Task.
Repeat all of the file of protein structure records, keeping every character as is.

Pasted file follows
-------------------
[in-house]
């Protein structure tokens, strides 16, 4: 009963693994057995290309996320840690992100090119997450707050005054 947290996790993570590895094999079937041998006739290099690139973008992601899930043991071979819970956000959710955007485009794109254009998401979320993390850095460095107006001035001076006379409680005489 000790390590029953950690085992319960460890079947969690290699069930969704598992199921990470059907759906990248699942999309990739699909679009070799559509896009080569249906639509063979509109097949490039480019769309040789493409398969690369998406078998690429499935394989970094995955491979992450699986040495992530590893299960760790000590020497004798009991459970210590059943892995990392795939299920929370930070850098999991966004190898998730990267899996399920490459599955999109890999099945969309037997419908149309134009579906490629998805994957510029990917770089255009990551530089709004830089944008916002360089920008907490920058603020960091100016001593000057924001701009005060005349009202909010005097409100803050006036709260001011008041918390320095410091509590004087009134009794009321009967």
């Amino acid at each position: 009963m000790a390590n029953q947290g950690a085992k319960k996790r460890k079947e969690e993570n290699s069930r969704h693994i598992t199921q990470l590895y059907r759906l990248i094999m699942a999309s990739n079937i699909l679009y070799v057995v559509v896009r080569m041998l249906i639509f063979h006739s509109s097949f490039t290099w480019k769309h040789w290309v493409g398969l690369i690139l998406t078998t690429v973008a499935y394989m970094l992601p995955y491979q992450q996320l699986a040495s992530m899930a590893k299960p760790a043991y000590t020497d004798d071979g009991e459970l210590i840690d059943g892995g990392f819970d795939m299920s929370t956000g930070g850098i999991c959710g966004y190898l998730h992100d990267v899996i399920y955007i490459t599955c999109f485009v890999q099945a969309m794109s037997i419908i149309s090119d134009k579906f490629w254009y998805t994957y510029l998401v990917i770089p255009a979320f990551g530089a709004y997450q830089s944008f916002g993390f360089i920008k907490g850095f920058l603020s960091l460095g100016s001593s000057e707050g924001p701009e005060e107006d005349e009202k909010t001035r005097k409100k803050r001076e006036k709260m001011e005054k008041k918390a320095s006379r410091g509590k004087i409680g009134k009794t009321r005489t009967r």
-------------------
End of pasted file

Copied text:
[in-house]
């Protein structure tokens, strides 16, 4: 009963693994057995290309996320840690992100090119997450707050005054 947290996790993570590895094999079937041998006739290099690139973008992601899930043991071979819970956000959710955007485009794109254009998401979320993390850095460095107006001035001076006379409680005489 000790390590029953950690085992319960460890079947969690290699069930969704598992199921990470059907759906990248699942999309990739699909679009070799559509896009080569249906639509063979509109097949490039480019769309040789493409398969690369998406078998690429499935394989970094995955491979992450699986040495992530590893299960760790000590020497004798009991459970210590059943892995990392795939299920929370930070850098999991966004190898998730990267899996399920490459599955999109890999099945969309037997419908149309134009579906490629998805994957510029990917770089255009990551530089709004830089944008916002360089920008907490920058603020960091100016001593000057924001701009005060005349009202909010005097409100803050006036709260001011008041918390320095410091509590004087009134009794009321009967």
């Amino acid at each position: 009963m000790a390590n029953q947290g950690a085992k319960k996790r460890k079947e969690e993570n290699s069930r969704h693994i598992t199921q990470l590895y059907r759906l990248i094999m699942a999309s990739n079937i699909l679009y070799v057995v559509v896009r080569m041998l249906i639509f063979h006739s509109s097949f490039t290099w480019k769309h040789w290309v493409g398969l690369i690139l998406t078998t690429v973008a499935y394989m970094l992601p995955y491979q992450q996320l699986a040495s992530m899930a590893k299960p760790a043991y000590t020497d004798d071979g009991e459970l210590i840690d059943g892995g990392f819970d795939m299920s929370t956000g930070g850098i999991c959710g966004y190898l998730h992100d990267v899996i399920y955007i490459t599955c999109f485009v890999q099945a969309m794109s037997i419908i149309s090119d134009k579906f490629w254009y998805t994957y510029l998401v990917i770089p255009a979320f990551g530089a709004y997450q830089s944008f916002g993390f360089i920008k907490g850095f920058l603020s960091l460095g100016s001593s000057e707050g924001p701009e005060e107006d005349e009202k909010t001035r005097k409100k803050r001076e006036k709260m001011e005054k008041k918390a320095s006379r410091g509590k004087i409680g009134k009794t009321r005489t009967r």